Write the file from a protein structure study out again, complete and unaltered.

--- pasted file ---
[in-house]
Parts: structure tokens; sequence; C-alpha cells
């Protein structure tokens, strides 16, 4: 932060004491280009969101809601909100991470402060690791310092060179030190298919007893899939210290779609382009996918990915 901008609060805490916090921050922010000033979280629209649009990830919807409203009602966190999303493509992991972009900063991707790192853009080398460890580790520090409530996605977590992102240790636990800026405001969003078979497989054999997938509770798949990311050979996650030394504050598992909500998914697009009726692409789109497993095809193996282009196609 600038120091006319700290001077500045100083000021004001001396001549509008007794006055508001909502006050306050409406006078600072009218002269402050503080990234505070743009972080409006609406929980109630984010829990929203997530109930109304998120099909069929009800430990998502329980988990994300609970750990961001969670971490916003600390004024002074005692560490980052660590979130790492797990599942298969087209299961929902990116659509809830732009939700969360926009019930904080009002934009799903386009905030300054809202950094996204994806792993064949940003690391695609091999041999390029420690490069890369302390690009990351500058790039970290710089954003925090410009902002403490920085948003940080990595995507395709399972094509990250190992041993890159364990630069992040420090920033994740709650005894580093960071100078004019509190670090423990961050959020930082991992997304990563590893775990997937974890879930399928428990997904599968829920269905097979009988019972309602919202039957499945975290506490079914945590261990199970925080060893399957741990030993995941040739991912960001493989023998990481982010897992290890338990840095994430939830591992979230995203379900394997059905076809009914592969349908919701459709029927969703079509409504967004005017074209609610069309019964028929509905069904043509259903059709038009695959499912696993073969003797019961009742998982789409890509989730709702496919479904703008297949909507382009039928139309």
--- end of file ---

[in-house]
Parts: structure tokens; sequence; C-alpha cells
């Protein structure tokens, strides 16, 4: 932060004491280009969101809601909100991470402060690791310092060179030190298919007893899939210290779609382009996918990915 901008609060805490916090921050922010000033979280629209649009990830919807409203009602966190999303493509992991972009900063991707790192853009080398460890580790520090409530996605977590992102240790636990800026405001969003078979497989054999997938509770798949990311050979996650030394504050598992909500998914697009009726692409789109497993095809193996282009196609 600038120091006319700290001077500045100083000021004001001396001549509008007794006055508001909502006050306050409406006078600072009218002269402050503080990234505070743009972080409006609406929980109630984010829990929203997530109930109304998120099909069929009800430990998502329980988990994300609970750990961001969670971490916003600390004024002074005692560490980052660590979130790492797990599942298969087209299961929902990116659509809830732009939700969360926009019930904080009002934009799903386009905030300054809202950094996204994806792993064949940003690391695609091999041999390029420690490069890369302390690009990351500058790039970290710089954003925090410009902002403490920085948003940080990595995507395709399972094509990250190992041993890159364990630069992040420090920033994740709650005894580093960071100078004019509190670090423990961050959020930082991992997304990563590893775990997937974890879930399928428990997904599968829920269905097979009988019972309602919202039957499945975290506490079914945590261990199970925080060893399957741990030993995941040739991912960001493989023998990481982010897992290890338990840095994430939830591992979230995203379900394997059905076809009914592969349908919701459709029927969703079509409504967004005017074209609610069309019964028929509905069904043509259903059709038009695959499912696993073969003797019961009742998982789409890509989730709702496919479904703008297949909507382009039928139309």